4. Exercise, recreate. They don’t call it recreation for nothing.  When you’re stuck, uninspired, struggling with a character or scene, I think the absolute best thing you can do is go grab some fresh air and get your blood moving, preferably in nature. But a swimming pool will do, even a run, and especially a sauna. You can get to a mini trance that is ideal for breakthroughs, along the lines of a dream. This is one reason for the sweat lodge tradition in many indigenous cultures:

5. Travel, move, shake it up. If a hike or swim or sauna doesn’t prove enough—and there was a time it didn’t for me—go on an adventure if you can. I went to Argentina for a year and it so rearranged my head that I had multiple creative breakthroughs and was able to finish two books. There is something about being in a new place that heightens your senses and wakes you up and opens you up. It’s hugely valuable. But do avoid tourist destinations as they re-create the somnolence you’re trying to escape. The point is to step out of your comfort zone and see the world anew. Go alone if you can.

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6. Learn another language. I’d been a student of Spanish for years but it wasn’t until I made up my mind to become fluent that I realized its benefit to me as a writer. To be able to communicate in another language gets you thinking about how you can best communicate in your own, and how best to say what you want to say.  To begin to understand your own language as a particular set of tools that can create something beautiful is not only inspiring, but empowering and enlightening. Studies have also shown bilingualism is good for your brain as you learn to cognitively jump back and forth, which is why there’s also evidence it prevents Alzheimer’s.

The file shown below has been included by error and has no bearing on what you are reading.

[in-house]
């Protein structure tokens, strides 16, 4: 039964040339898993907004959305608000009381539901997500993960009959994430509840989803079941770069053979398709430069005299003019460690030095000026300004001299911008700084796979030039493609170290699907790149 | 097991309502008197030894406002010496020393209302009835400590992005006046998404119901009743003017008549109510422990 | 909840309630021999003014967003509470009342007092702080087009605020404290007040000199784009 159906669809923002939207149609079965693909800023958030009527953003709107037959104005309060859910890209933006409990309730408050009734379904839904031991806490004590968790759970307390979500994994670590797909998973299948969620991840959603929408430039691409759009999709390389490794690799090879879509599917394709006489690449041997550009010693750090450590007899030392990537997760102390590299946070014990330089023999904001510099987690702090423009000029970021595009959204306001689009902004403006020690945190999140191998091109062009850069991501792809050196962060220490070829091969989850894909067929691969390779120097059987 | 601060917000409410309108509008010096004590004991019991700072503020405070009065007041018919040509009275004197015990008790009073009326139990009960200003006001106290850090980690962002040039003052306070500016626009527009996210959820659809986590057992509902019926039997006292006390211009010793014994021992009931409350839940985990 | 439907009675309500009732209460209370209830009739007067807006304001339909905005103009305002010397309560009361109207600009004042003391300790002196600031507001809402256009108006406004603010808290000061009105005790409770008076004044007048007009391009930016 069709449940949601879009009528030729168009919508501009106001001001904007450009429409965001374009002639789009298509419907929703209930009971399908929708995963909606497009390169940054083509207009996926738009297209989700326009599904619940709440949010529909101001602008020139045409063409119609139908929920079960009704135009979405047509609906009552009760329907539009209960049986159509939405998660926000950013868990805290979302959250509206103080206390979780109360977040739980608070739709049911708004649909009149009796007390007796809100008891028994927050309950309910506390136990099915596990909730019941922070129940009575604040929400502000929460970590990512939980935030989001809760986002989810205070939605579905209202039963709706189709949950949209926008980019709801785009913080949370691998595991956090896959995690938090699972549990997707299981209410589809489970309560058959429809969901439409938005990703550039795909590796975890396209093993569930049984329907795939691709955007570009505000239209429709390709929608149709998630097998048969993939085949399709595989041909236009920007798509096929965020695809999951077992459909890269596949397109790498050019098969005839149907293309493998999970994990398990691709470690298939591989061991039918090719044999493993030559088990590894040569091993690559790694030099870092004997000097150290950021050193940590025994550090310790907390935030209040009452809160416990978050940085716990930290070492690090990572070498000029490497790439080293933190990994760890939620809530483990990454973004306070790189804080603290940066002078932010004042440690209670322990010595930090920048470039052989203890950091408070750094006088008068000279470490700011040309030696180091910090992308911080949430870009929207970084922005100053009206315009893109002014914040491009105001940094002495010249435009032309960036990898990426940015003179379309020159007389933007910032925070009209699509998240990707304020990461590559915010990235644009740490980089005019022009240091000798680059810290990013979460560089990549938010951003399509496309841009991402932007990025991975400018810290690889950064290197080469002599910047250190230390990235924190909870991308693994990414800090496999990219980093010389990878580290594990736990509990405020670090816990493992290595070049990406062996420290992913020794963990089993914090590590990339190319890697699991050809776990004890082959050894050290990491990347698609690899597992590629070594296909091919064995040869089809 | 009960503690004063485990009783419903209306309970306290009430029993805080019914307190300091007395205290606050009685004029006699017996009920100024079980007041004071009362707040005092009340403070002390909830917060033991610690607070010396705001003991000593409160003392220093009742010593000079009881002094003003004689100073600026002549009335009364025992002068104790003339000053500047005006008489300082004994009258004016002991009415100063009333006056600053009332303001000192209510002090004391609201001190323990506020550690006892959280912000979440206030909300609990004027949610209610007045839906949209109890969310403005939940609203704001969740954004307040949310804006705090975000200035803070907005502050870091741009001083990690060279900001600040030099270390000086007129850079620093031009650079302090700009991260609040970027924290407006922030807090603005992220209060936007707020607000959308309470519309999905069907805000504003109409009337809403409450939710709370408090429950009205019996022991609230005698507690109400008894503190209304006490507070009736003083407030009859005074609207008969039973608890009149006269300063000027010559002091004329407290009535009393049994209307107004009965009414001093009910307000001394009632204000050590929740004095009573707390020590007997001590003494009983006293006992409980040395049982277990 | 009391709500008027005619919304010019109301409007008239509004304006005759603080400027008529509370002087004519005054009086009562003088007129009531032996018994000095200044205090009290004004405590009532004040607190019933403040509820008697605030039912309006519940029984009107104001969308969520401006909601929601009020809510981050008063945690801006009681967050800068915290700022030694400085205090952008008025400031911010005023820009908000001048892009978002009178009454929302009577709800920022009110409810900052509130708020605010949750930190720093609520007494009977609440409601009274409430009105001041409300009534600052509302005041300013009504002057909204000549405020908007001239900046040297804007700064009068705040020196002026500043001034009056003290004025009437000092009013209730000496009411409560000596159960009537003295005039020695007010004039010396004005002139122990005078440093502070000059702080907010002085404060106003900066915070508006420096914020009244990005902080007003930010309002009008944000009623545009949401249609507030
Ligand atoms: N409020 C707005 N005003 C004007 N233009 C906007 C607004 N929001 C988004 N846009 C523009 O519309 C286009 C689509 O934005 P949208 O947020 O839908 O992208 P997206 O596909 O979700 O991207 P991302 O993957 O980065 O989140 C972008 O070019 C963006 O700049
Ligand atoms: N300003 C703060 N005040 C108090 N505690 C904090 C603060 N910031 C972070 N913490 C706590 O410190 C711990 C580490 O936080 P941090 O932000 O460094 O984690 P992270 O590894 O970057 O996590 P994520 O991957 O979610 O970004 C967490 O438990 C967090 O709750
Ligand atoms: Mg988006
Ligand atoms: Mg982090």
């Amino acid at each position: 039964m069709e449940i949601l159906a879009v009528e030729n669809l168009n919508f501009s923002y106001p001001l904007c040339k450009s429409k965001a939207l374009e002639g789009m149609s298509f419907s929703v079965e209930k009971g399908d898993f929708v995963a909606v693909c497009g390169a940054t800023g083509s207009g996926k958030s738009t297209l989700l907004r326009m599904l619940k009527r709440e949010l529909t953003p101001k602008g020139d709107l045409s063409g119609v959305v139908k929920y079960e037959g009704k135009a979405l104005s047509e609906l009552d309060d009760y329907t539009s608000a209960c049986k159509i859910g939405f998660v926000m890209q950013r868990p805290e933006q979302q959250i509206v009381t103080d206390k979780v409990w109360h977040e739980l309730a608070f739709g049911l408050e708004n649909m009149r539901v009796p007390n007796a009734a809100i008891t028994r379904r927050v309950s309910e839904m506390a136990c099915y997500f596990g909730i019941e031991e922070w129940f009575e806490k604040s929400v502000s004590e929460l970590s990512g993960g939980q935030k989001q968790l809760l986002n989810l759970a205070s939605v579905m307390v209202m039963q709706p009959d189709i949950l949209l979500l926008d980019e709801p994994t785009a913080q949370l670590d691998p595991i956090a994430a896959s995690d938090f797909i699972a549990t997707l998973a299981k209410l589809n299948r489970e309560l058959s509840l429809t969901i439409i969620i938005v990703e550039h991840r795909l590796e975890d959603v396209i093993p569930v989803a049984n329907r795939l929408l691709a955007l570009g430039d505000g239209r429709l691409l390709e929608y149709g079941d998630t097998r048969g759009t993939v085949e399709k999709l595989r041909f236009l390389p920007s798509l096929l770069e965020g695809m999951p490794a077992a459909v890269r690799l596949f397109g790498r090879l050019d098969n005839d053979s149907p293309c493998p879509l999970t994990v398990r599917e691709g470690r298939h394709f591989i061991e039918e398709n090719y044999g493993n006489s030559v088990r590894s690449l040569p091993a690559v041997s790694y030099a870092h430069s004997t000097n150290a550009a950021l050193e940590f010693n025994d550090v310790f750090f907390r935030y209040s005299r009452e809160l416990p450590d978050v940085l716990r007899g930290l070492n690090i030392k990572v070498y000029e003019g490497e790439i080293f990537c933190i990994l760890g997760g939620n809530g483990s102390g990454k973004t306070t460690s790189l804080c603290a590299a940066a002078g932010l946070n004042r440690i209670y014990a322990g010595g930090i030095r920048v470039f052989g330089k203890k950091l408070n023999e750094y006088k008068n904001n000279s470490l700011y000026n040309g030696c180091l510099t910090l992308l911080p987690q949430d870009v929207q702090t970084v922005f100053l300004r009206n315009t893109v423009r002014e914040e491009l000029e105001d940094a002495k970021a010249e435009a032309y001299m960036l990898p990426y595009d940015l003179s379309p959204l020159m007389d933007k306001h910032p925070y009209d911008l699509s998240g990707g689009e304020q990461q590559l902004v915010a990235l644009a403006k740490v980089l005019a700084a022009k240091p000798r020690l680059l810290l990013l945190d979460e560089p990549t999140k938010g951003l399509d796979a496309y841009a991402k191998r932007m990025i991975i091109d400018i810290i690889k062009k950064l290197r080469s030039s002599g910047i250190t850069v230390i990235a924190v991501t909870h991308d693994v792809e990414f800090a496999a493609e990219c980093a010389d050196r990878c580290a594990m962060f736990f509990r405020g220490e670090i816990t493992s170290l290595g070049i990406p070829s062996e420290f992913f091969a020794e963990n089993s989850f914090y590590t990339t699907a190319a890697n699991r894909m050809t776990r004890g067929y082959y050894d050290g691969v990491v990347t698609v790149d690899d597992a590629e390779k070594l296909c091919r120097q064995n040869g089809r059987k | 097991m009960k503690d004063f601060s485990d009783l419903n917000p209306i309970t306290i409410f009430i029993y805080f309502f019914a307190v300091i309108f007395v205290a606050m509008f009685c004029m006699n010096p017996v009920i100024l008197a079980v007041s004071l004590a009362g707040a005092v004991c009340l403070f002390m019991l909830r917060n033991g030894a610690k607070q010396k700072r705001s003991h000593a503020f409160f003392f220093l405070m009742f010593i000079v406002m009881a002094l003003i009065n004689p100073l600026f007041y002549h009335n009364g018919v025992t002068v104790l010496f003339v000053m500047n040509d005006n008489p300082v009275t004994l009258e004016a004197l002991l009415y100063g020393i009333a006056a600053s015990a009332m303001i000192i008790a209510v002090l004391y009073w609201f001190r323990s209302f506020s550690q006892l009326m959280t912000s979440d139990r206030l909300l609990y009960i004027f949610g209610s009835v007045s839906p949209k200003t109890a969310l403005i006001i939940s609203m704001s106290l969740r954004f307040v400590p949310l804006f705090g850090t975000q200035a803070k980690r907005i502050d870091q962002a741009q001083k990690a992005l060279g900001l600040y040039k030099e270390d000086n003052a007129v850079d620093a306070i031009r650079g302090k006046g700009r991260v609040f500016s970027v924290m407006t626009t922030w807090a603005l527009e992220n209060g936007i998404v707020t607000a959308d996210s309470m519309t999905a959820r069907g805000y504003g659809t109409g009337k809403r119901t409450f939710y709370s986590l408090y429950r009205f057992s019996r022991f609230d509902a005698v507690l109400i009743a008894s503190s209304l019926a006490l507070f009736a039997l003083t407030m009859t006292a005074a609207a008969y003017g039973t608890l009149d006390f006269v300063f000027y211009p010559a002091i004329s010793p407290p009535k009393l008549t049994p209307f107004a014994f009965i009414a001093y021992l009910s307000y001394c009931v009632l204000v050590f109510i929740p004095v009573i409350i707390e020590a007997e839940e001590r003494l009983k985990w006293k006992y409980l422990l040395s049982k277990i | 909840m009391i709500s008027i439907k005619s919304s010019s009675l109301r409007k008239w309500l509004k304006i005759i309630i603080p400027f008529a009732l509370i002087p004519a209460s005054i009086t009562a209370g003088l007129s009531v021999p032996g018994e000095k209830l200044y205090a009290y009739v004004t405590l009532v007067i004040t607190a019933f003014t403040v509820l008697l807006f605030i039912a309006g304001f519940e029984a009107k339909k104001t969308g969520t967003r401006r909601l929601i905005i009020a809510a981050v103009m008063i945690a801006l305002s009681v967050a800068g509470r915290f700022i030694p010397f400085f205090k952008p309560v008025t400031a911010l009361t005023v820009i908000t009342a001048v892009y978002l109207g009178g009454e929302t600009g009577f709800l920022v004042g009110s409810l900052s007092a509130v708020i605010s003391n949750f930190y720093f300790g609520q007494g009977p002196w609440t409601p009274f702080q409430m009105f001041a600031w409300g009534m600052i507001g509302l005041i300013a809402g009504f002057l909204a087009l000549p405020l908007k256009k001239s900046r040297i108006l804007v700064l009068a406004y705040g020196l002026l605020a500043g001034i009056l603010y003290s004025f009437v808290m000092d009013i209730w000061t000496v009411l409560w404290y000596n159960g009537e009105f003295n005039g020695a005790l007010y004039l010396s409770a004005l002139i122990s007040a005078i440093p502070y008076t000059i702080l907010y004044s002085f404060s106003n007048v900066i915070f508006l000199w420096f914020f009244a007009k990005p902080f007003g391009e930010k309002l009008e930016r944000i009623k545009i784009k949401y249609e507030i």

7. Celebrate your success. Too often writers don’t. And it doesn’t mean you have to have a party. I sometimes think a reading tour is the best way to enjoy the publication of a book. The key is to do the tour on your own terms. I rarely fly because airports are a drag. I grab a chunk of time, rent a car and visit friends in faraway places so that it ends up a celebration not just of the book, but of my life and how I like to live it. The open road can be so inspiring. This was the point of being a writer for me: to be a traveling bard. Whatever it is you want from being a writer, grab that and live it as your reward for having done the work.